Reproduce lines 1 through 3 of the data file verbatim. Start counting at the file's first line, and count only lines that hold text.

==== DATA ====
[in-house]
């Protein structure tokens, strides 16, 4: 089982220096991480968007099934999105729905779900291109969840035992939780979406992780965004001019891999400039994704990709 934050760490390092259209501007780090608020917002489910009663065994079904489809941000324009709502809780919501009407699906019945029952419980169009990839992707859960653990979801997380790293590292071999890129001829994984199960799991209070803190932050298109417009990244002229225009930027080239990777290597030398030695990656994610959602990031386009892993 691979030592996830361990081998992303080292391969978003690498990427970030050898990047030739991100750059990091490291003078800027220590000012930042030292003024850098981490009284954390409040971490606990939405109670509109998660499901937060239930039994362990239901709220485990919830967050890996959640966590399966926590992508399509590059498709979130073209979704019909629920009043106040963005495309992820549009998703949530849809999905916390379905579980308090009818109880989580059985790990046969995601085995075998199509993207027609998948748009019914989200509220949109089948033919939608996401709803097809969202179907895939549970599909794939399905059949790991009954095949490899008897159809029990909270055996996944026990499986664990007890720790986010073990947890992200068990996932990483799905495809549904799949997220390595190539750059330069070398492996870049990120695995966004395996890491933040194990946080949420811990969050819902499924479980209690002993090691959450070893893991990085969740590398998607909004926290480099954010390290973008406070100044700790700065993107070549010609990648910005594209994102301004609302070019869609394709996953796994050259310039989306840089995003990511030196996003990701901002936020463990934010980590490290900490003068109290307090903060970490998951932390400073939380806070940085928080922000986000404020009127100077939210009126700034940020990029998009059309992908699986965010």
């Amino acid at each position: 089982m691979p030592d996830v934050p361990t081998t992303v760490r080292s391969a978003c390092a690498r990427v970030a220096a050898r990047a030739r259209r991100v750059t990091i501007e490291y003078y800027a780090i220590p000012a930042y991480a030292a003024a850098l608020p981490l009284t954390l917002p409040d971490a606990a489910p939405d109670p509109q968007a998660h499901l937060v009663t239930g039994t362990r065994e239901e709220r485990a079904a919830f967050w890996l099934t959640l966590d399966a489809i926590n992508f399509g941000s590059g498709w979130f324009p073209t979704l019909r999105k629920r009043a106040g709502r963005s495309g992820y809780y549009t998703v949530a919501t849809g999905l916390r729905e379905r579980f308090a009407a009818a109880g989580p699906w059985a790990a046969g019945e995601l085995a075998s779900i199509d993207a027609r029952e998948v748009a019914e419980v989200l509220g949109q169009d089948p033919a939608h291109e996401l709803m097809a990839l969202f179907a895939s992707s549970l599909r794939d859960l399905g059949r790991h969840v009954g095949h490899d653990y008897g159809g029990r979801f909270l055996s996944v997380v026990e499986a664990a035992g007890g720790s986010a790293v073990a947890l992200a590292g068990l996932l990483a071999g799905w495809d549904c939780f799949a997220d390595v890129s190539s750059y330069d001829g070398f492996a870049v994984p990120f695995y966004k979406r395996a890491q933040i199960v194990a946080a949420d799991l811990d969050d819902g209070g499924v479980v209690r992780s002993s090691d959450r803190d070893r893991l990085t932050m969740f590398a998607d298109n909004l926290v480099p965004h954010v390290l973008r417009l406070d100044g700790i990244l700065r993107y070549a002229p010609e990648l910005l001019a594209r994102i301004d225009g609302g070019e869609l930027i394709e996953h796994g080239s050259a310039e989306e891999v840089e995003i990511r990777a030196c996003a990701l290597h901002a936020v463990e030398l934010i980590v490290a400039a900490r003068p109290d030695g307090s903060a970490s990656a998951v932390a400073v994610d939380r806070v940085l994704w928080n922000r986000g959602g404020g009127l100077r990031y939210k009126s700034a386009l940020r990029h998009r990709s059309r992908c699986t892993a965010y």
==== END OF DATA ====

[in-house]
């Protein structure tokens, strides 16, 4: 089982220096991480968007099934999105729905779900291109969840035992939780979406992780965004001019891999400039994704990709 934050760490390092259209501007780090608020917002489910009663065994079904489809941000324009709502809780919501009407699906019945029952419980169009990839992707859960653990979801997380790293590292071999890129001829994984199960799991209070803190932050298109417009990244002229225009930027080239990777290597030398030695990656994610959602990031386009892993 691979030592996830361990081998992303080292391969978003690498990427970030050898990047030739991100750059990091490291003078800027220590000012930042030292003024850098981490009284954390409040971490606990939405109670509109998660499901937060239930039994362990239901709220485990919830967050890996959640966590399966926590992508399509590059498709979130073209979704019909629920009043106040963005495309992820549009998703949530849809999905916390379905579980308090009818109880989580059985790990046969995601085995075998199509993207027609998948748009019914989200509220949109089948033919939608996401709803097809969202179907895939549970599909794939399905059949790991009954095949490899008897159809029990909270055996996944026990499986664990007890720790986010073990947890992200068990996932990483799905495809549904799949997220390595190539750059330069070398492996870049990120695995966004395996890491933040194990946080949420811990969050819902499924479980209690002993090691959450070893893991990085969740590398998607909004926290480099954010390290973008406070100044700790700065993107070549010609990648910005594209994102301004609302070019869609394709996953796994050259310039989306840089995003990511030196996003990701901002936020463990934010980590490290900490003068109290307090903060970490998951932390400073939380806070940085928080922000986000404020009127100077939210009126700034940020990029998009059309992908699986965010």
């Amino acid at each position: 089982m691979p030592d996830v934050p361990t081998t992303v760490r080292s391969a978003c390092a690498r990427v970030a220096a050898r990047a030739r259209r991100v750059t990091i501007e490291y003078y800027a780090i220590p000012a930042y991480a030292a003024a850098l608020p981490l009284t954390l917002p409040d971490a606990a489910p939405d109670p509109q968007a998660h499901l937060v009663t239930g039994t362990r065994e239901e709220r485990a079904a919830f967050w890996l099934t959640l966590d399966a489809i926590n992508f399509g941000s590059g498709w979130f324009p073209t979704l019909r999105k629920r009043a106040g709502r963005s495309g992820y809780y549009t998703v949530a919501t849809g999905l916390r729905e379905r579980f308090a009407a009818a109880g989580p699906w059985a790990a046969g019945e995601l085995a075998s779900i199509d993207a027609r029952e998948v748009a019914e419980v989200l509220g949109q169009d089948p033919a939608h291109e996401l709803m097809a990839l969202f179907a895939s992707s549970l599909r794939d859960l399905g059949r790991h969840v009954g095949h490899d653990y008897g159809g029990r979801f909270l055996s996944v997380v026990e499986a664990a035992g007890g720790s986010a790293v073990a947890l992200a590292g068990l996932l990483a071999g799905w495809d549904c939780f799949a997220d390595v890129s190539s750059y330069d001829g070398f492996a870049v994984p990120f695995y966004k979406r395996a890491q933040i199960v194990a946080a949420d799991l811990d969050d819902g209070g499924v479980v209690r992780s002993s090691d959450r803190d070893r893991l990085t932050m969740f590398a998607d298109n909004l926290v480099p965004h954010v390290l973008r417009l406070d100044g700790i990244l700065r993107y070549a002229p010609e990648l910005l001019a594209r994102i301004d225009g609302g070019e869609l930027i394709e996953h796994g080239s050259a310039e989306e891999v840089e995003i990511r990777a030196c996003a990701l290597h901002a936020v463990e030398l934010i980590v490290a400039a900490r003068p109290d030695g307090s903060a970490s990656a998951v932390a400073v994610d939380r806070v940085l994704w928080n922000r986000g959602g404020g009127l100077r990031y939210k009126s700034a386009l940020r990029h998009r990709s059309r992908c699986t892993a965010y």